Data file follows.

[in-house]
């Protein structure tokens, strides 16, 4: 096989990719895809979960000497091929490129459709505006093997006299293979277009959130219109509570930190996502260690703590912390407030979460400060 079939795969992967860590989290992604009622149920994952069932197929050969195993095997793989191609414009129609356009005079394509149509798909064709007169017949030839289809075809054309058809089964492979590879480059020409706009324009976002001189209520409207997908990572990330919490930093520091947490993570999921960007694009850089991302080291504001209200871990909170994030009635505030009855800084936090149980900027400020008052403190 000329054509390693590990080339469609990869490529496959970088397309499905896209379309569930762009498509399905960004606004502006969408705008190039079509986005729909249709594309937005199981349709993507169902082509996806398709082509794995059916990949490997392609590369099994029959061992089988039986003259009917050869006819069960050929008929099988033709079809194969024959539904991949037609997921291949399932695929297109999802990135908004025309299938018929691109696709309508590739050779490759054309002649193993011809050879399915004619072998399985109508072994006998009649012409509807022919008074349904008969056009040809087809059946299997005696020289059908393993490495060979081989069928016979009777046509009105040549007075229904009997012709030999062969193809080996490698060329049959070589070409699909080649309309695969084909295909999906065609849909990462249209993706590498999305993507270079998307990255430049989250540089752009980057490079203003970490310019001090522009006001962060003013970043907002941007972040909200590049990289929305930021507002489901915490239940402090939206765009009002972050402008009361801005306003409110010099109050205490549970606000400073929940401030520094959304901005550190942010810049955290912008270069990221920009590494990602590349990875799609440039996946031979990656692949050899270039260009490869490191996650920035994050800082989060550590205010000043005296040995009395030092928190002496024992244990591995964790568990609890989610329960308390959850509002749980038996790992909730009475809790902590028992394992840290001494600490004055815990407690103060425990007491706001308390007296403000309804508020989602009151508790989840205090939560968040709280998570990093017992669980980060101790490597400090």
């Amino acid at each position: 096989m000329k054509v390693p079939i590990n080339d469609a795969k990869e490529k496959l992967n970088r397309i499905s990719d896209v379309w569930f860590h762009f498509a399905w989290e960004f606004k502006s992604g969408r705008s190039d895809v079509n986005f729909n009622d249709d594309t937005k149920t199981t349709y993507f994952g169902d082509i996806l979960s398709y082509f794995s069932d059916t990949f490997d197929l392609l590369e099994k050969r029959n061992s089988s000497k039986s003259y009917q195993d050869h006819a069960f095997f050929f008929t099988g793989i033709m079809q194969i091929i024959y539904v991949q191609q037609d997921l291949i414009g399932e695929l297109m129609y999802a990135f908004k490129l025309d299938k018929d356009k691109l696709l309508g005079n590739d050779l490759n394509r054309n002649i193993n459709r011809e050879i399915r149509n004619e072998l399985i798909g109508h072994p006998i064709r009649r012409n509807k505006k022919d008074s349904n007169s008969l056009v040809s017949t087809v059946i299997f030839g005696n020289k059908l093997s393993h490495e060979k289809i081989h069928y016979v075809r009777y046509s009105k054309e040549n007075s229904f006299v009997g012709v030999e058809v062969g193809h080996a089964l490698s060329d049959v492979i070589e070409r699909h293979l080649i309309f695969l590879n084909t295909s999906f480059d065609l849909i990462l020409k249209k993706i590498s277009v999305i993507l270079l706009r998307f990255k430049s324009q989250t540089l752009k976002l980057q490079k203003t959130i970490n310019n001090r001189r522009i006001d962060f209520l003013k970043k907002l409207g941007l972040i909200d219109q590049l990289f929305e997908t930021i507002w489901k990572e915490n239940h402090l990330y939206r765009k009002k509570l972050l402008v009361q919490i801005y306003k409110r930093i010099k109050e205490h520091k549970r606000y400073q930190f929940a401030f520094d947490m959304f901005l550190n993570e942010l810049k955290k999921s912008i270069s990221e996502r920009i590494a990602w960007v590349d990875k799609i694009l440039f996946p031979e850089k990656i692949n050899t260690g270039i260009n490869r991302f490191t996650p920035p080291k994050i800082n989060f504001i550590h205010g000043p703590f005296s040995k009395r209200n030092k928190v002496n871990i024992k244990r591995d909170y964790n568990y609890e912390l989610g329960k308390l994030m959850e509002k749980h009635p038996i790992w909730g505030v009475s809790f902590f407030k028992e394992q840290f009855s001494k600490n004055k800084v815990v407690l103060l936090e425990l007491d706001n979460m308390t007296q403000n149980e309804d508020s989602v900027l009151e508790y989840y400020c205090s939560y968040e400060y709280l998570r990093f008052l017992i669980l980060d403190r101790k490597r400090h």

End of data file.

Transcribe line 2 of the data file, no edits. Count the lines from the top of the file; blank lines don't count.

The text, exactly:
């Protein structure tokens, strides 16, 4: 096989990719895809979960000497091929490129459709505006093997006299293979277009959130219109509570930190996502260690703590912390407030979460400060 079939795969992967860590989290992604009622149920994952069932197929050969195993095997793989191609414009129609356009005079394509149509798909064709007169017949030839289809075809054309058809089964492979590879480059020409706009324009976002001189209520409207997908990572990330919490930093520091947490993570999921960007694009850089991302080291504001209200871990909170994030009635505030009855800084936090149980900027400020008052403190 000329054509390693590990080339469609990869490529496959970088397309499905896209379309569930762009498509399905960004606004502006969408705008190039079509986005729909249709594309937005199981349709993507169902082509996806398709082509794995059916990949490997392609590369099994029959061992089988039986003259009917050869006819069960050929008929099988033709079809194969024959539904991949037609997921291949399932695929297109999802990135908004025309299938018929691109696709309508590739050779490759054309002649193993011809050879399915004619072998399985109508072994006998009649012409509807022919008074349904008969056009040809087809059946299997005696020289059908393993490495060979081989069928016979009777046509009105040549007075229904009997012709030999062969193809080996490698060329049959070589070409699909080649309309695969084909295909999906065609849909990462249209993706590498999305993507270079998307990255430049989250540089752009980057490079203003970490310019001090522009006001962060003013970043907002941007972040909200590049990289929305930021507002489901915490239940402090939206765009009002972050402008009361801005306003409110010099109050205490549970606000400073929940401030520094959304901005550190942010810049955290912008270069990221920009590494990602590349990875799609440039996946031979990656692949050899270039260009490869490191996650920035994050800082989060550590205010000043005296040995009395030092928190002496024992244990591995964790568990609890989610329960308390959850509002749980038996790992909730009475809790902590028992394992840290001494600490004055815990407690103060425990007491706001308390007296403000309804508020989602009151508790989840205090939560968040709280998570990093017992669980980060101790490597400090």